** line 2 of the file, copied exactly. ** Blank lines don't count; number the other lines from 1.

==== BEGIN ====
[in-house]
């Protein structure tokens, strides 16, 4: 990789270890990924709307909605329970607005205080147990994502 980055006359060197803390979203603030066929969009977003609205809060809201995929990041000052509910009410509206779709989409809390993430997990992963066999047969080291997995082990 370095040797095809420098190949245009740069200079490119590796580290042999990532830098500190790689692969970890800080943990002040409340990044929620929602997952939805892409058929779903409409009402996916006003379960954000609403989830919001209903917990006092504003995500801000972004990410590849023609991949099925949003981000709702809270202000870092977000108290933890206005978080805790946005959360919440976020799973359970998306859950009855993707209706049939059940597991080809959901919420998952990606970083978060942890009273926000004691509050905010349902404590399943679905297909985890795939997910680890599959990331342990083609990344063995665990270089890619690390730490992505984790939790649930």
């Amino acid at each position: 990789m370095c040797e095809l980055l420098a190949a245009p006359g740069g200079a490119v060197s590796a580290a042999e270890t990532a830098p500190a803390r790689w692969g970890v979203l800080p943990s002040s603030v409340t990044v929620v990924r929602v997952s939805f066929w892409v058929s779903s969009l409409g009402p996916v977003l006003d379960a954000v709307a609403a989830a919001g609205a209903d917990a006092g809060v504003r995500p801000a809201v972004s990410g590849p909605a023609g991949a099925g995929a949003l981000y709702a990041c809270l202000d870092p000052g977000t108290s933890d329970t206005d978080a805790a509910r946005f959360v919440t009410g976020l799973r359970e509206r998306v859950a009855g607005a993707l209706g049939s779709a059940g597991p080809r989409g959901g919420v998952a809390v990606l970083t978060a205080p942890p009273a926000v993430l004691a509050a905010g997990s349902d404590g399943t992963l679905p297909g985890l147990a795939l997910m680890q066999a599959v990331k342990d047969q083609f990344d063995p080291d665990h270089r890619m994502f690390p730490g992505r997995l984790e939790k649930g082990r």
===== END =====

């Protein structure tokens, strides 16, 4: 990789270890990924709307909605329970607005205080147990994502 980055006359060197803390979203603030066929969009977003609205809060809201995929990041000052509910009410509206779709989409809390993430997990992963066999047969080291997995082990 370095040797095809420098190949245009740069200079490119590796580290042999990532830098500190790689692969970890800080943990002040409340990044929620929602997952939805892409058929779903409409009402996916006003379960954000609403989830919001209903917990006092504003995500801000972004990410590849023609991949099925949003981000709702809270202000870092977000108290933890206005978080805790946005959360919440976020799973359970998306859950009855993707209706049939059940597991080809959901919420998952990606970083978060942890009273926000004691509050905010349902404590399943679905297909985890795939997910680890599959990331342990083609990344063995665990270089890619690390730490992505984790939790649930």